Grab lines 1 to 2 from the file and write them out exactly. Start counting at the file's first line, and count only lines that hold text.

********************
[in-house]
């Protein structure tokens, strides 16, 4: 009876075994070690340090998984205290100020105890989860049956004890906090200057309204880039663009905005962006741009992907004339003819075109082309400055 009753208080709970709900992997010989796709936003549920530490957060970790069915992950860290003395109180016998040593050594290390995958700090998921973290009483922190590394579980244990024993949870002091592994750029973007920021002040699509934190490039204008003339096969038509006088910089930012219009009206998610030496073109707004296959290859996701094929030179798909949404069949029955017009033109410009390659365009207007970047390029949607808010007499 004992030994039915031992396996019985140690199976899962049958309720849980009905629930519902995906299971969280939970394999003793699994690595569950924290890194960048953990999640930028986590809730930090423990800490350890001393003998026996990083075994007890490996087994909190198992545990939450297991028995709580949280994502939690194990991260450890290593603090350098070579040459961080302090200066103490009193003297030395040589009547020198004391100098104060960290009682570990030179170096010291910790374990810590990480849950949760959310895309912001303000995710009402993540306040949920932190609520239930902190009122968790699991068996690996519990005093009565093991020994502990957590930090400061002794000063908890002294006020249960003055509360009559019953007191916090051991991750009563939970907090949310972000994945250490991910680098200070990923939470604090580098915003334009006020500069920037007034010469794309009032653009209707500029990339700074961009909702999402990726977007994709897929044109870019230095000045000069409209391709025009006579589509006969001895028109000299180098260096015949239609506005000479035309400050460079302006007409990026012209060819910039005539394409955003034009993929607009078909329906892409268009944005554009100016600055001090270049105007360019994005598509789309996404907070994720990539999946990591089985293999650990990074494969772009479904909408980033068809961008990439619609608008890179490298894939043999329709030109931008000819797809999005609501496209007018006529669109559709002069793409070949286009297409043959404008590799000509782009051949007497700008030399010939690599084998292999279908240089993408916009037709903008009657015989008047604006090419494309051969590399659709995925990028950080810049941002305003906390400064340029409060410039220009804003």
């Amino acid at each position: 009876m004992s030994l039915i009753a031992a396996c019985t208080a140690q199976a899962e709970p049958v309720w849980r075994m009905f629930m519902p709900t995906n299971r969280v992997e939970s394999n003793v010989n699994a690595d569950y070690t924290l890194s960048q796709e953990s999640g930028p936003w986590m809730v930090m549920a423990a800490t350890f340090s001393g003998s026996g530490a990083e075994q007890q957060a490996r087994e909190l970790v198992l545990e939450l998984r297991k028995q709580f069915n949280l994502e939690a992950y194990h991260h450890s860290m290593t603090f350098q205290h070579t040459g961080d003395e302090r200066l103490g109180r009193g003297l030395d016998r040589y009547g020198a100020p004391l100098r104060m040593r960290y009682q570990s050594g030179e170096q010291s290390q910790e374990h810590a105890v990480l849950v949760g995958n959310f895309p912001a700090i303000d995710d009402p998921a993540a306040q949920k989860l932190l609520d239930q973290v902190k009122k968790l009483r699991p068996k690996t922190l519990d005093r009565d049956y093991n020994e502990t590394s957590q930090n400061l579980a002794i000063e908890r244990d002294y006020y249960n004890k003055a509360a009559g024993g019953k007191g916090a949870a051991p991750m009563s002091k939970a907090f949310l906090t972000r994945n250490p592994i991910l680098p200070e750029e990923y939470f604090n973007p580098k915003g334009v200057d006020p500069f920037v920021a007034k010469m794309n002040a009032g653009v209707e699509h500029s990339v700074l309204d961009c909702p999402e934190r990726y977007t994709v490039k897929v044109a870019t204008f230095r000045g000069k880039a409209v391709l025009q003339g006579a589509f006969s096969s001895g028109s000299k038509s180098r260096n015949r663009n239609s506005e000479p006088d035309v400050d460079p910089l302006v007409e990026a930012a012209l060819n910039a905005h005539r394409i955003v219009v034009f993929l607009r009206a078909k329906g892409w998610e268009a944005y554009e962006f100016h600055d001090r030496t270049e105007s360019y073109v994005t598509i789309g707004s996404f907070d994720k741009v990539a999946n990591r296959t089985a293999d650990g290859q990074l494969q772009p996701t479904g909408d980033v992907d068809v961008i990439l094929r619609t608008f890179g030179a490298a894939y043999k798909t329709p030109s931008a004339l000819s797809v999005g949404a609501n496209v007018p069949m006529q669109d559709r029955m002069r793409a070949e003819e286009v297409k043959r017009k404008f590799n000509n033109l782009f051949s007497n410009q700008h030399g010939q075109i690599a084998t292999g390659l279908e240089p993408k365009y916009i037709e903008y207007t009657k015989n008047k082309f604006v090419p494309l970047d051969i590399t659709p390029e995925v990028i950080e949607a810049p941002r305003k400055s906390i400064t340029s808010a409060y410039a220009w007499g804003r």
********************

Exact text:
[in-house]
């Protein structure tokens, strides 16, 4: 009876075994070690340090998984205290100020105890989860049956004890906090200057309204880039663009905005962006741009992907004339003819075109082309400055 009753208080709970709900992997010989796709936003549920530490957060970790069915992950860290003395109180016998040593050594290390995958700090998921973290009483922190590394579980244990024993949870002091592994750029973007920021002040699509934190490039204008003339096969038509006088910089930012219009009206998610030496073109707004296959290859996701094929030179798909949404069949029955017009033109410009390659365009207007970047390029949607808010007499 004992030994039915031992396996019985140690199976899962049958309720849980009905629930519902995906299971969280939970394999003793699994690595569950924290890194960048953990999640930028986590809730930090423990800490350890001393003998026996990083075994007890490996087994909190198992545990939450297991028995709580949280994502939690194990991260450890290593603090350098070579040459961080302090200066103490009193003297030395040589009547020198004391100098104060960290009682570990030179170096010291910790374990810590990480849950949760959310895309912001303000995710009402993540306040949920932190609520239930902190009122968790699991068996690996519990005093009565093991020994502990957590930090400061002794000063908890002294006020249960003055509360009559019953007191916090051991991750009563939970907090949310972000994945250490991910680098200070990923939470604090580098915003334009006020500069920037007034010469794309009032653009209707500029990339700074961009909702999402990726977007994709897929044109870019230095000045000069409209391709025009006579589509006969001895028109000299180098260096015949239609506005000479035309400050460079302006007409990026012209060819910039005539394409955003034009993929607009078909329906892409268009944005554009100016600055001090270049105007360019994005598509789309996404907070994720990539999946990591089985293999650990990074494969772009479904909408980033068809961008990439619609608008890179490298894939043999329709030109931008000819797809999005609501496209007018006529669109559709002069793409070949286009297409043959404008590799000509782009051949007497700008030399010939690599084998292999279908240089993408916009037709903008009657015989008047604006090419494309051969590399659709995925990028950080810049941002305003906390400064340029409060410039220009804003």